I think the chefs rose to the challenge exceptionally well (to create a dish based on their biggest vice), whether they wound up in the top four or not. Because all 17 chefs were competing in the first challenge, it was the lengthiest one of the season. This is why the chefs were divided into teams – it was more manageable and also easier for the viewer to absorb than simply watching a roster of 17 chefs presenting dishes one after the other. But it’s important to note that this means that the four “winners” in each team might not have been the four strongest dishes of the evening overall. A second-place dish in a team with four very strong dishes might have been better than the winning dish in another team. It was just the luck of the draw. Please keep this in mind as you start to reach your own conclusions about this new group of chefs – we certainly are. Just as the chefs themselves are eyeing each other to see where they all fall in the pecking order, the first Elimination Challenge gives us judges a chance to see who has skills, who has ideas, and how well they deal with the timing issue, with the Top Chef kitchen, which invariably is quite different from their own professional kitchen at home.
A word about Jen’s seitan dish: This first challenge is a time to put your best foot forward. Doing something “different” is fine, as long as by “different” you mean “more exceptional,” i.e., you can execute something that’s truly different and special. The bottom line is: it still has to be good. In Jen’s dish, it wasn’t the seitan that did her in, underwhelmed by that protein as we were. The dish was poorly done: the breading was falling off because it wasn’t breaded properly, whatever was thrown on the side of it was just a mess, and she garnished the plate with undressed radishes, “just for color” – they had no purpose. The winning dish that Kevin made, by contrast, was smartly realized and perfectly executed. Kevin right away struck me as someone very bright. In fact, he was on his way to MIT on scholarship when he decided to be a chef and changed course. He is very thoughtful – look at his rationale for his dish. That level of thinking set him apart from the onset. And then, as I said, he was able to execute his concept to perfection. The fish was perfectly seasoned, cooked, and balanced. It deserved the win. Jen Carroll’s dish worked beautifully, too. She worked under Eric Ripert, so we figured she’d be able to do fish well, and she didn’t disappoint.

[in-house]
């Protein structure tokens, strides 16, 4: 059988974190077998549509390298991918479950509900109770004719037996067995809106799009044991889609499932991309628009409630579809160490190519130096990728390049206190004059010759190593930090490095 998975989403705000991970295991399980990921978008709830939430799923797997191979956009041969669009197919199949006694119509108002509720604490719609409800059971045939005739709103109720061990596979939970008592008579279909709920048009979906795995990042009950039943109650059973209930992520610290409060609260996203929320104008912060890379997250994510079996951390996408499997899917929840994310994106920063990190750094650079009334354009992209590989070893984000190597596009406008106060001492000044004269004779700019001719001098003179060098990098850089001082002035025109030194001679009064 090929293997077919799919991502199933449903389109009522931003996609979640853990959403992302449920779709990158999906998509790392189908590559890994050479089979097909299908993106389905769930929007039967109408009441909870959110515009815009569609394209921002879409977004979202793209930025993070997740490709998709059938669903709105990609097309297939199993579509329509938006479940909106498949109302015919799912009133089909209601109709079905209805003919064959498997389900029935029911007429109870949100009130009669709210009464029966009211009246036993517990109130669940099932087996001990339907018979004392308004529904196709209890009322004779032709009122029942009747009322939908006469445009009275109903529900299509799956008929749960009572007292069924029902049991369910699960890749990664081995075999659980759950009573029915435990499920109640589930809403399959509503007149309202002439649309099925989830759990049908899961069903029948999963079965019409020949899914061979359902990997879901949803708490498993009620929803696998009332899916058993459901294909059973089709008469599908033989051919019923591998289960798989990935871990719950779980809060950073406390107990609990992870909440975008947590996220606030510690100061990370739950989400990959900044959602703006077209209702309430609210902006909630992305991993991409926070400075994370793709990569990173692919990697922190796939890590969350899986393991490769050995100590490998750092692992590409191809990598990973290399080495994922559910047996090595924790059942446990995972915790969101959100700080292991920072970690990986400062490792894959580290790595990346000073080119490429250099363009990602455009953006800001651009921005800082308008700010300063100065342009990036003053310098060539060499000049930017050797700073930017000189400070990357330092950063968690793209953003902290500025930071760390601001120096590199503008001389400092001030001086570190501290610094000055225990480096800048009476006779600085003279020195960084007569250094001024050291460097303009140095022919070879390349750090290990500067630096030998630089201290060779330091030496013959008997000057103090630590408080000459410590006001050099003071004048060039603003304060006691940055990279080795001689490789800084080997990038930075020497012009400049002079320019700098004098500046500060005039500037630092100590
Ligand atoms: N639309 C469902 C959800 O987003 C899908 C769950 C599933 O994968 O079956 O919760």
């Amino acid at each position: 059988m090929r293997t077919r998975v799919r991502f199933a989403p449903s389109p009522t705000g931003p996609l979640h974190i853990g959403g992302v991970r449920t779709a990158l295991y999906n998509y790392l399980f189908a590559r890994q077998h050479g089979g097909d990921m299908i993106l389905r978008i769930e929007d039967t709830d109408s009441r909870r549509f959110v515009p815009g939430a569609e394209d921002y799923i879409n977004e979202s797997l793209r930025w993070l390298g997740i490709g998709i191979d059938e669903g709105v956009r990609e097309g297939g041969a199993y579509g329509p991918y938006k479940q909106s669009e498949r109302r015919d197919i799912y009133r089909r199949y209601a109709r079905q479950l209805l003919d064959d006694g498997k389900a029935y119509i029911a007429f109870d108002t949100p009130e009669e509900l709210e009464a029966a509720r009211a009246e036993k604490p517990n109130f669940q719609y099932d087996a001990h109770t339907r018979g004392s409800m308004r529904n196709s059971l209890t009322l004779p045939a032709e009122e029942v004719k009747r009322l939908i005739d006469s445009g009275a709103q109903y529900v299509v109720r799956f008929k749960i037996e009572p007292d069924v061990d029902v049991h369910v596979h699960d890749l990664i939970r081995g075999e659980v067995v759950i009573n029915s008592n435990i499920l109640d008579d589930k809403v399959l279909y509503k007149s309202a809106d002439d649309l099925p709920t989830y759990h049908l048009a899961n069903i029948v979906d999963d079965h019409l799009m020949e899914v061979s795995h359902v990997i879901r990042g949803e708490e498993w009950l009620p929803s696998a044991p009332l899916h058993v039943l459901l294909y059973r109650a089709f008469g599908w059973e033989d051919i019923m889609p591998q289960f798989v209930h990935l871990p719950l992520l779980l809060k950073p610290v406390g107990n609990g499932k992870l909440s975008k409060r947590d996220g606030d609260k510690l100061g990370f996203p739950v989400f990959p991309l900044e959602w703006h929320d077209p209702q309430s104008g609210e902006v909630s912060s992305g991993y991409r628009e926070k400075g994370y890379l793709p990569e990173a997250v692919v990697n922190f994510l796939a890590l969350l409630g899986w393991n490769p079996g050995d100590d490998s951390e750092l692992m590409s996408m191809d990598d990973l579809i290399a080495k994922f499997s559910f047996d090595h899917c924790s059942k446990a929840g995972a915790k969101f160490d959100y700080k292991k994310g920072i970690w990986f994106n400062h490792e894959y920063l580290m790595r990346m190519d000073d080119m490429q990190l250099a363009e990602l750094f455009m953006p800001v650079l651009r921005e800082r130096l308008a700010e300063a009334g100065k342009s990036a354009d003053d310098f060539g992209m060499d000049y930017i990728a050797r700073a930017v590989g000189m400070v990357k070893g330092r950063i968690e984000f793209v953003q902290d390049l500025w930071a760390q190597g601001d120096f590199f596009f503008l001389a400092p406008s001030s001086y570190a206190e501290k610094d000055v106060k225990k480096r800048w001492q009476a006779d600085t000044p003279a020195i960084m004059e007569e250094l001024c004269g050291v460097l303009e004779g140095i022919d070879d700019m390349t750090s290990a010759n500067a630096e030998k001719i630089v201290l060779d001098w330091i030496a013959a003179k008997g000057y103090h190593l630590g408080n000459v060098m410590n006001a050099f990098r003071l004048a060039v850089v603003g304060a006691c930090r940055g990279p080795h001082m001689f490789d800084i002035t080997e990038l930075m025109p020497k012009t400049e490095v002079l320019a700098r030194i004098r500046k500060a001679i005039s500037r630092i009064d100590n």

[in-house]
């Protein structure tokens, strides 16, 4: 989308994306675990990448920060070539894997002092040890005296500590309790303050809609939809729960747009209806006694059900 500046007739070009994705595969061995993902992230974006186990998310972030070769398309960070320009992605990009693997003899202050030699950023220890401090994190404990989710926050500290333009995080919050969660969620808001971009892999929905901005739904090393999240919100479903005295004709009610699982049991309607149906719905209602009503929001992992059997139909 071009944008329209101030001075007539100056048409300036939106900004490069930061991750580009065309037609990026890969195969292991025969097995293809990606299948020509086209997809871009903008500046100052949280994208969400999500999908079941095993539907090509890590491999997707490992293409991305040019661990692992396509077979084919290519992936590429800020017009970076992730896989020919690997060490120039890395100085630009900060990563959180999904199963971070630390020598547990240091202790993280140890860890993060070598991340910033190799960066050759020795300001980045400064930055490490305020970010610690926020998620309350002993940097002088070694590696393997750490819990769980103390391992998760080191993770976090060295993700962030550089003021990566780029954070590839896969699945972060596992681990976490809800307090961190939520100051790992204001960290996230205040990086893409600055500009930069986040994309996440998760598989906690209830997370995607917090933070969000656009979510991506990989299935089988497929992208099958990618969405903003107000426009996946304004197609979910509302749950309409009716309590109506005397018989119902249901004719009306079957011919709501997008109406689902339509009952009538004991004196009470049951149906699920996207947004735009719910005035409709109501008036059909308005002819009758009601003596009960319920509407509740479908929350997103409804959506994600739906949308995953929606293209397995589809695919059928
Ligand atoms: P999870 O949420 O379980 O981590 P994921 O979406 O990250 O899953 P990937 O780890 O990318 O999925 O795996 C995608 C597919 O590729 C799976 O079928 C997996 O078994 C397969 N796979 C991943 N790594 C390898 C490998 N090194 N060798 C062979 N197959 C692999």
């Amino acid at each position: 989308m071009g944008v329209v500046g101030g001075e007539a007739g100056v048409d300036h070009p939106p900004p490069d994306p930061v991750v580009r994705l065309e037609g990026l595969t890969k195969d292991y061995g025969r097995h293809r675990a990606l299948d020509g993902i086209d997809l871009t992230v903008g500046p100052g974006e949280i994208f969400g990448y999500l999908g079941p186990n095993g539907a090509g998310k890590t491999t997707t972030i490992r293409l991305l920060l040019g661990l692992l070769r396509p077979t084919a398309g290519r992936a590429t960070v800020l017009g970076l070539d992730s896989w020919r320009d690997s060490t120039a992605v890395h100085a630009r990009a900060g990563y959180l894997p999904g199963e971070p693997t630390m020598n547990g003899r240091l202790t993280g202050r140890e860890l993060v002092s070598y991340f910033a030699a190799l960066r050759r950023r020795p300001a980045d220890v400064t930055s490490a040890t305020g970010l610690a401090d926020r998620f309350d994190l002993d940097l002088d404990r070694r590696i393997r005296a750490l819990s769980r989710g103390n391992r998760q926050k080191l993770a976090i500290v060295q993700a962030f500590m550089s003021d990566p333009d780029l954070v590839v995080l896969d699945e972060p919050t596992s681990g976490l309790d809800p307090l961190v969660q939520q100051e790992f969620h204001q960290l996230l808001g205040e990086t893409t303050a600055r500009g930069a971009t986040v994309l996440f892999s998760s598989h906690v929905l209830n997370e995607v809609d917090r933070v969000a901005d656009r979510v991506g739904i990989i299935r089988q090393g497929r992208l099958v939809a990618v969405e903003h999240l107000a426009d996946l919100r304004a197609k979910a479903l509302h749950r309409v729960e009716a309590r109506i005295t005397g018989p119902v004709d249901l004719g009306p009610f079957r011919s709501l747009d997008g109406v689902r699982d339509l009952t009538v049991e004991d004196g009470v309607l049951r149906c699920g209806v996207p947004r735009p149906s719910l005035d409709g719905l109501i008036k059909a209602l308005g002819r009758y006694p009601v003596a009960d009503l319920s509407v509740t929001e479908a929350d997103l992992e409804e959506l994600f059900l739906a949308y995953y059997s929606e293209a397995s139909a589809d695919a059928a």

What’s neat about this season is that the cooks come from very different backgrounds, styles, and approaches, but they’re all very, very good. The talent is deep and strong, and they are all serious – they all came ready to cook. In my opinion, this is probably our strongest collective group of chefs to date. They’ve even downplayed some of their strengths, and yet those skills are there and will emerge as the season progresses. Some are wildly creative, others are more grounded, but this season will show that perfectly executed, well seasoned, well thought-out food will always win the day. As we saw in the Quickfire Challenge, in which Jen worried about her presentation yet won the challenge, this is a season in which viewers will see certain dishes and think “wow!” but another, less glitzy dish will not look as good, but will taste sublime and win the day … another reason that Vegas is the perfect backdrop for what’s to come. Get ready for a great season, not only from the cheftestants, but from the guest chefs as well. The talent that has graced us with their participation this season shows that not only is Top Chef recognized as great entertainment, but it has been embraced by our industry as something very worthwhile.
One final word: Recently an article written about the lack of time that people are spending cooking hinted at Top Chef as being part of the reason. With the feedback I’ve received from viewers, including countless nine- and ten-year old boys and girls who watch devotedly and are now in the kitchen cooking away, I have to believe it’s quite the opposite. Your thoughts?